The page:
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Editorial Spotlight | May 2020

Cases That Have Stuck With Me

Several surgeons share the stories behind the cases they'll never forget.

Severe Blunt Trauma

A positive outcome for a patient who had been told that nothing could be done.

Allon Barsam, MD, MA, FRCOphth

A few years ago, I treated a 41-year-old man who had suffered severe blunt trauma to one eye many years earlier. The patient experienced severe glare as a result of the trauma, such that he had to wear sunglasses whenever he was outdoors or even in a well-lit room. Also, his vision had decreased progressively since the incident because of the development of a traumatic cataract. Doctors advised the patient that nothing could remedy the glare and that treating the cataract would be too difficult and risky.

Upon seeing another ophthalmologist, however, the patient was referred to my practice.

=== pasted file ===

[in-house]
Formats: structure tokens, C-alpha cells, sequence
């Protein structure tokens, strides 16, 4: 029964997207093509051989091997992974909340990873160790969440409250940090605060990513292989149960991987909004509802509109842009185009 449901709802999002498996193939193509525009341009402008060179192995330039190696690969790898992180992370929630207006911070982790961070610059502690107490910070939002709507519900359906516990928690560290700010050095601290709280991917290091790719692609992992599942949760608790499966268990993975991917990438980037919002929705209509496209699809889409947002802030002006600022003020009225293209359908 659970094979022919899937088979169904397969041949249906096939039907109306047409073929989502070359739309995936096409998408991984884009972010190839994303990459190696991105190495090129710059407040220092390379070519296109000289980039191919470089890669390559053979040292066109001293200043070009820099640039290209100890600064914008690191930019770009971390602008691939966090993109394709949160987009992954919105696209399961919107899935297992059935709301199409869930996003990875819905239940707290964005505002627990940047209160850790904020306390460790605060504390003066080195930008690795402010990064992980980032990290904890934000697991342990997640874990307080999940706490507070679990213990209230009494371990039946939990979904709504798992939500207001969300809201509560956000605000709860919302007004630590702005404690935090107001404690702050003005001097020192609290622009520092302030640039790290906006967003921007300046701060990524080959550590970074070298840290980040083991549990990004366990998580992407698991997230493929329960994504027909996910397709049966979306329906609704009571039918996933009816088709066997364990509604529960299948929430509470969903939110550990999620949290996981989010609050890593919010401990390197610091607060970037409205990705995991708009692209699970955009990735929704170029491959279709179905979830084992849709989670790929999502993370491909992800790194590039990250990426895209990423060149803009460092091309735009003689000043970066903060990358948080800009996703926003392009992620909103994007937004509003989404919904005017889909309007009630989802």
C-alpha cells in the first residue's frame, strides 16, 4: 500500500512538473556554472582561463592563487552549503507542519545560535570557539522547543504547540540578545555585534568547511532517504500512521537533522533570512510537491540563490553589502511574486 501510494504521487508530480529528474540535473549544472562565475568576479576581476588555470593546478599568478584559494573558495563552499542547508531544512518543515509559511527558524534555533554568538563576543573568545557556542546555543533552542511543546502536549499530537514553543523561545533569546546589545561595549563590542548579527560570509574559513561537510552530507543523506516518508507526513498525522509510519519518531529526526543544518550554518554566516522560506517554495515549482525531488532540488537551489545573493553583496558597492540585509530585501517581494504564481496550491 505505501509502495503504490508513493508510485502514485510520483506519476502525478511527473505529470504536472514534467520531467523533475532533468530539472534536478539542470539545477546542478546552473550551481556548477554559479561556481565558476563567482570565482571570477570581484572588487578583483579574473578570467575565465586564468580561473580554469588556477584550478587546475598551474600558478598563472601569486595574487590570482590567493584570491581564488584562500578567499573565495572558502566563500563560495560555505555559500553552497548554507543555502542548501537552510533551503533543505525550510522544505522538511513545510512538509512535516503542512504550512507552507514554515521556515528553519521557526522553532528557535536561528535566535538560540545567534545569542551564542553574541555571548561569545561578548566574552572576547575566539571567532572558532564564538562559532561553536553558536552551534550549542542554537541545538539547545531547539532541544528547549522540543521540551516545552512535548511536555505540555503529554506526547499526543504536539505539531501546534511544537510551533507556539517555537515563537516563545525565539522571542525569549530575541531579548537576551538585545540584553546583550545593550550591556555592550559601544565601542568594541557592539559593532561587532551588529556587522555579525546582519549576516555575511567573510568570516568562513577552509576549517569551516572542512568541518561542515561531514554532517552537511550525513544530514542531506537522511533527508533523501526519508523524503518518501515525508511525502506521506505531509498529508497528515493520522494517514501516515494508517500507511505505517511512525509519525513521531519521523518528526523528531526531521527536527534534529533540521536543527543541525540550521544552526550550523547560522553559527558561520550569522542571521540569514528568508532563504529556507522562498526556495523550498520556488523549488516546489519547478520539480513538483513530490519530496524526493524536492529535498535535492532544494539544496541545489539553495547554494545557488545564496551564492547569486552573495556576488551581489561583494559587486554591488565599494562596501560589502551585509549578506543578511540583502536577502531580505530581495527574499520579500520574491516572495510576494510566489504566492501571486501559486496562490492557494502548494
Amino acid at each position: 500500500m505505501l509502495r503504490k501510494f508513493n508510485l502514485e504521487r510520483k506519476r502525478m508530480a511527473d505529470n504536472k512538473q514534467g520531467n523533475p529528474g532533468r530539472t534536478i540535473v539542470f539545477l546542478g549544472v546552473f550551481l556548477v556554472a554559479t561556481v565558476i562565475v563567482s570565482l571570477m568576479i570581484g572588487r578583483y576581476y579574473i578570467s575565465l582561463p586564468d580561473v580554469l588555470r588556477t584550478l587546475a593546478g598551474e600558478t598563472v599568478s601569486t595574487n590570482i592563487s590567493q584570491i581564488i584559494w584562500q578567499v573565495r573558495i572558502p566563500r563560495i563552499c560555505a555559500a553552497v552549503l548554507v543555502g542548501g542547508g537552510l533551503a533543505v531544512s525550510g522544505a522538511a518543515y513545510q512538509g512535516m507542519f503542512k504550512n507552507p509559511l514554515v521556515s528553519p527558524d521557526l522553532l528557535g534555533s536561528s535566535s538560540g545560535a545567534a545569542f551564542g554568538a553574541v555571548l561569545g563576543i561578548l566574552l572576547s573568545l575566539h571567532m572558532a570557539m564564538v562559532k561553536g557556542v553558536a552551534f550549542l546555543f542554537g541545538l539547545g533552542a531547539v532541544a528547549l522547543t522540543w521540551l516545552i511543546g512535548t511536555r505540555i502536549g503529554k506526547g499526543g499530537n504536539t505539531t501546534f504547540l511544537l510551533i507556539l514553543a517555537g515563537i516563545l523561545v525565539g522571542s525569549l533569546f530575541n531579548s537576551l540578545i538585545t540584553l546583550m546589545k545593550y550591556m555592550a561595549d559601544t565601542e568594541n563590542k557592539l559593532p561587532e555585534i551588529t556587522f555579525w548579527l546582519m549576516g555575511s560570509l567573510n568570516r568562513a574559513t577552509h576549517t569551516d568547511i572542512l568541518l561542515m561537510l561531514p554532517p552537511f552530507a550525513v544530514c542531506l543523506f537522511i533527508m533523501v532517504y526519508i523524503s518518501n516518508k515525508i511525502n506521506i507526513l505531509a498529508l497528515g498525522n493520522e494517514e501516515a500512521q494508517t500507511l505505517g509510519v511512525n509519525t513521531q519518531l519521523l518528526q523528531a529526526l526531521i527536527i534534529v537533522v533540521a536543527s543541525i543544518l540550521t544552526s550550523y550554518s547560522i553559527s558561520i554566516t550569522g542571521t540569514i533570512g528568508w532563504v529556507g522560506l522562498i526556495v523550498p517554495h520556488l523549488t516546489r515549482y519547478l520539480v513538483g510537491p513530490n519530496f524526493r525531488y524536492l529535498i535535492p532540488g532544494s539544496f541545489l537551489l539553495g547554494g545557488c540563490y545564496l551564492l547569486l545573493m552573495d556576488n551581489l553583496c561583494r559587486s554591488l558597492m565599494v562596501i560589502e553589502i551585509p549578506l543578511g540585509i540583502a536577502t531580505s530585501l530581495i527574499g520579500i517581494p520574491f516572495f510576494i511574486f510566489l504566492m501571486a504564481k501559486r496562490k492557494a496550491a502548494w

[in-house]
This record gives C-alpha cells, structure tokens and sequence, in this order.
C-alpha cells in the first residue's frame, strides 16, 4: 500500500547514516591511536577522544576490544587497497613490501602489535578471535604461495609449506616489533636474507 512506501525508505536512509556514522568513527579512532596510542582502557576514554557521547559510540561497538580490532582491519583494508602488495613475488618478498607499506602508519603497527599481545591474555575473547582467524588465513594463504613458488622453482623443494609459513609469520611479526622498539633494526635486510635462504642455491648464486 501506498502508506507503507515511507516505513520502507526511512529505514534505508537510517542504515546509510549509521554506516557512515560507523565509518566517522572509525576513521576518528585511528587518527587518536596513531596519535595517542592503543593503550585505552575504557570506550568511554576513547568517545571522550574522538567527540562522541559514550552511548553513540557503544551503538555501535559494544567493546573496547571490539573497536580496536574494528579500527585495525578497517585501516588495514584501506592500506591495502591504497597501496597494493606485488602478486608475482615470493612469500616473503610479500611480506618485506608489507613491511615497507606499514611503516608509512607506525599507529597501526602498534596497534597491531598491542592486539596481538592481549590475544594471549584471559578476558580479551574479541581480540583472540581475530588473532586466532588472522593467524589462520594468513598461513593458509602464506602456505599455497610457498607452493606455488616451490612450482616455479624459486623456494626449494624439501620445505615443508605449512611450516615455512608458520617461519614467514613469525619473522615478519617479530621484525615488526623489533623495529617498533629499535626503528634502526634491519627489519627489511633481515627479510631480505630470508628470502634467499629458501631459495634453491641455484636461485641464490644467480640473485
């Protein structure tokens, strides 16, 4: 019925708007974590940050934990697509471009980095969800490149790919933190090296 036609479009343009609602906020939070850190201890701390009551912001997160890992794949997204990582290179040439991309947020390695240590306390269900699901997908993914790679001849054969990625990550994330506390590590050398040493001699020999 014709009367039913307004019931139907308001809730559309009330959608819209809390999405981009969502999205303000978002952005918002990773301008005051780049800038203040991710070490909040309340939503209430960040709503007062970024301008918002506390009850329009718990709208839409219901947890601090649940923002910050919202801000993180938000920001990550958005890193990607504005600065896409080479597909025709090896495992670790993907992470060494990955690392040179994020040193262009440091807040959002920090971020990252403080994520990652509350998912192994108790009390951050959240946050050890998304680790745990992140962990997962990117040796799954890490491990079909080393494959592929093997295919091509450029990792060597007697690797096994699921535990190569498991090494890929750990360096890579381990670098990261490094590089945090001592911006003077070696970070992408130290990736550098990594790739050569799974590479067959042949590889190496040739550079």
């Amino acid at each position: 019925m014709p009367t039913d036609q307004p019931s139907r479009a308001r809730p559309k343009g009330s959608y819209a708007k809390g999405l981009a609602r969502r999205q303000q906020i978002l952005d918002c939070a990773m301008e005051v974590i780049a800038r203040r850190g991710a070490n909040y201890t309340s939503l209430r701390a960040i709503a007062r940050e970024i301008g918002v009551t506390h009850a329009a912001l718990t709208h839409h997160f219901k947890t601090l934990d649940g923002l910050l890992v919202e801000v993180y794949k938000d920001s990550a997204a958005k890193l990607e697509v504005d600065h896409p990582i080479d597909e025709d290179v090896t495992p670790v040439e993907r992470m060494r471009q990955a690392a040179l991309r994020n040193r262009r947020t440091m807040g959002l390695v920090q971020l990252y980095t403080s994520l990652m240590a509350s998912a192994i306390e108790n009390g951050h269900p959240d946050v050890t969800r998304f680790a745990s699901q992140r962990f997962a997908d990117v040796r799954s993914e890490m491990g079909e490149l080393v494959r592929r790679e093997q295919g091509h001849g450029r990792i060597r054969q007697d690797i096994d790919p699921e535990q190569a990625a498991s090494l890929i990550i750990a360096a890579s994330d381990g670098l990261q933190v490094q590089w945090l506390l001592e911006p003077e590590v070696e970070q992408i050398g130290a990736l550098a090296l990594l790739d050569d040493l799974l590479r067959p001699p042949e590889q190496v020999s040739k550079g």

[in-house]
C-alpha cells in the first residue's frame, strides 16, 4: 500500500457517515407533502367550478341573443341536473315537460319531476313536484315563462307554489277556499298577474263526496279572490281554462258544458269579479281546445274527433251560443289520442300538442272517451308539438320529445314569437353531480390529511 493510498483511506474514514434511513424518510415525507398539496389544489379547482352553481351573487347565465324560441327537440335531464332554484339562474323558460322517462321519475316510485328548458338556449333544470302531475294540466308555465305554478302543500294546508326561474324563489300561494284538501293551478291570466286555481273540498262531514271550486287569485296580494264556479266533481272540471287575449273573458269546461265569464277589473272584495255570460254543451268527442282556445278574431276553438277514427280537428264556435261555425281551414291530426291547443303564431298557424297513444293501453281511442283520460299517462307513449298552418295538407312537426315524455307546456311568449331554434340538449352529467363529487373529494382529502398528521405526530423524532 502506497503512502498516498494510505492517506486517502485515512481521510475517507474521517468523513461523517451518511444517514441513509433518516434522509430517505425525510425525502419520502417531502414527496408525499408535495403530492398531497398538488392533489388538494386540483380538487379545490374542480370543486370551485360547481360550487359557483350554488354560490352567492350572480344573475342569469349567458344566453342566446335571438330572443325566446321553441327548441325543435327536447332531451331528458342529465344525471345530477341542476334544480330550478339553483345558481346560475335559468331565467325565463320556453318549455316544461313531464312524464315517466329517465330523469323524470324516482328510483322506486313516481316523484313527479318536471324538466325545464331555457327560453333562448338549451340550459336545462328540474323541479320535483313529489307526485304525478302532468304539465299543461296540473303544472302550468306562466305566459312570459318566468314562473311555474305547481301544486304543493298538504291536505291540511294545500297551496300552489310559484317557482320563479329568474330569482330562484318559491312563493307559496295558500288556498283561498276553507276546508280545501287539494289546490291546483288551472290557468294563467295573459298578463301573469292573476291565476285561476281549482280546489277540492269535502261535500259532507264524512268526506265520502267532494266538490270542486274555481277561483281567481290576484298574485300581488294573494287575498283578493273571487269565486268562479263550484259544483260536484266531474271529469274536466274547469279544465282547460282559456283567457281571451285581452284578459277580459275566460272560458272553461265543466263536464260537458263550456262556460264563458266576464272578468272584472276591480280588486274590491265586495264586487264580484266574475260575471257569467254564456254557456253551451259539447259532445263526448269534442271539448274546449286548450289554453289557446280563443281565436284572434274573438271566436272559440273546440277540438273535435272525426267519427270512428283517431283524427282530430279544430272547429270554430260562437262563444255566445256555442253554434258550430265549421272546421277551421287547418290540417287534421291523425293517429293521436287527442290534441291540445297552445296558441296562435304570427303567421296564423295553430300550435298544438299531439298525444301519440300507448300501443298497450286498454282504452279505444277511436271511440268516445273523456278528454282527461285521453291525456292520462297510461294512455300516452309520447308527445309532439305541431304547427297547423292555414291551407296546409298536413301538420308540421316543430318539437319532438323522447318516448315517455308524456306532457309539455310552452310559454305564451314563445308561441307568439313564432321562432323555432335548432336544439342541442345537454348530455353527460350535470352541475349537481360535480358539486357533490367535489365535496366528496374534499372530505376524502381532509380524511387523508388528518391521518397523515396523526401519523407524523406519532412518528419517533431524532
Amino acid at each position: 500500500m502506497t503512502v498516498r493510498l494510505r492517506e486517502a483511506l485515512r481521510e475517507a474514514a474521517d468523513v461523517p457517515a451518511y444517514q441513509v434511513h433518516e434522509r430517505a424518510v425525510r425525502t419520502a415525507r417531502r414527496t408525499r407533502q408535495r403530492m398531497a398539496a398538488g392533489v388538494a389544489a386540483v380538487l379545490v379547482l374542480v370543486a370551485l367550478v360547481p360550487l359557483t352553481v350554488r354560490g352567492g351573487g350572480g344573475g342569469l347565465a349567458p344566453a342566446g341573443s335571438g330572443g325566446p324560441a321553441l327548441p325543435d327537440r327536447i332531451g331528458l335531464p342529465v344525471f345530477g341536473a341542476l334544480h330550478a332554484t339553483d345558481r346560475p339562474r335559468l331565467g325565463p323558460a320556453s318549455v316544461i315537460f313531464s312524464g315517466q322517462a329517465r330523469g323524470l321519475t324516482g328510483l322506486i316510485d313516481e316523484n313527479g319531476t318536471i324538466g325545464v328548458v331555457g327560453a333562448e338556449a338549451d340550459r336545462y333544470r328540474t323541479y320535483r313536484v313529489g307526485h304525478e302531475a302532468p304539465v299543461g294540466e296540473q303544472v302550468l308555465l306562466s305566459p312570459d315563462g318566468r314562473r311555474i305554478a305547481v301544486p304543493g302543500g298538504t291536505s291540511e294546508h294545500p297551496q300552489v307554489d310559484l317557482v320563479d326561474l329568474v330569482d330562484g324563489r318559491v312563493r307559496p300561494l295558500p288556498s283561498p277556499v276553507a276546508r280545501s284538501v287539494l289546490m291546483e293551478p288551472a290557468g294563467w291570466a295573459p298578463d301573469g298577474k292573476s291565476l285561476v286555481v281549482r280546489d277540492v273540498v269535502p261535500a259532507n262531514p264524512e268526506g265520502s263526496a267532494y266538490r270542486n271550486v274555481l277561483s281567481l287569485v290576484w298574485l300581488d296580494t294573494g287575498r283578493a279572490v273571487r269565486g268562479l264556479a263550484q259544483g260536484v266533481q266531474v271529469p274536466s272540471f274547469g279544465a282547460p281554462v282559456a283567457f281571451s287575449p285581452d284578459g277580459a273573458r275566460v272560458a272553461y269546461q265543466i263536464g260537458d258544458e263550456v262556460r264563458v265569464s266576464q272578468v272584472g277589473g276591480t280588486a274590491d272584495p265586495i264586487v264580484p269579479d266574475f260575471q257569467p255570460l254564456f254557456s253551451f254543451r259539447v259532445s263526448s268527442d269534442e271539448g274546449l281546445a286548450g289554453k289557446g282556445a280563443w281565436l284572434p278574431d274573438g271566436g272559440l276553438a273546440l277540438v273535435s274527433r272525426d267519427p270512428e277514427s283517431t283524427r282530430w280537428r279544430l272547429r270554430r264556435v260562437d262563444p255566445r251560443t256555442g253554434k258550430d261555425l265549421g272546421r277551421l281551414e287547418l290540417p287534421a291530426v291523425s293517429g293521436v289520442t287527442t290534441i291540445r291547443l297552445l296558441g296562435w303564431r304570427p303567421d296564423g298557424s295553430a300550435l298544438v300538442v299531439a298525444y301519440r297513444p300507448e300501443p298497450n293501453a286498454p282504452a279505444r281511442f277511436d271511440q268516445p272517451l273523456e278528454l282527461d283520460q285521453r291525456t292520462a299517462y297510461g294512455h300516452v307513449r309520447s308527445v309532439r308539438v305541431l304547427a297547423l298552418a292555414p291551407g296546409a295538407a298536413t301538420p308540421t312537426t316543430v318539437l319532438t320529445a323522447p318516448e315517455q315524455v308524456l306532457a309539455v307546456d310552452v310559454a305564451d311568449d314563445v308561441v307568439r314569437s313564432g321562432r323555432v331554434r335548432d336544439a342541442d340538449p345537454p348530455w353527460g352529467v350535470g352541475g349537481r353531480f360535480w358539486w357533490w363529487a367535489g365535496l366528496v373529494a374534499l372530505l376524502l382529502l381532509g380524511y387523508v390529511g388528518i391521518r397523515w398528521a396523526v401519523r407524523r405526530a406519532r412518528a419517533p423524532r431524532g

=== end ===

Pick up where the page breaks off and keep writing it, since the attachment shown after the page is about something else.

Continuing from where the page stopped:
An examination found a moderately dense cataract, iridodialysis, and trauma to the sphincter of the iris (Figure 1). The crystalline lens was subluxated, and the equator of the lens was almost bisecting the visual axis.

Figure 1. Traumatic cataract, iridodialysis, and trauma to the iris sphincter.


After the creation of the main incision, I injected an OVD to tamponade the anterior hyaloid membrane in the region of the zonular defect. A cohesive OVD was then injected, and three iris hooks were placed to keep the iris back and to prevent propagation of the iridodialysis during phacoemulsification.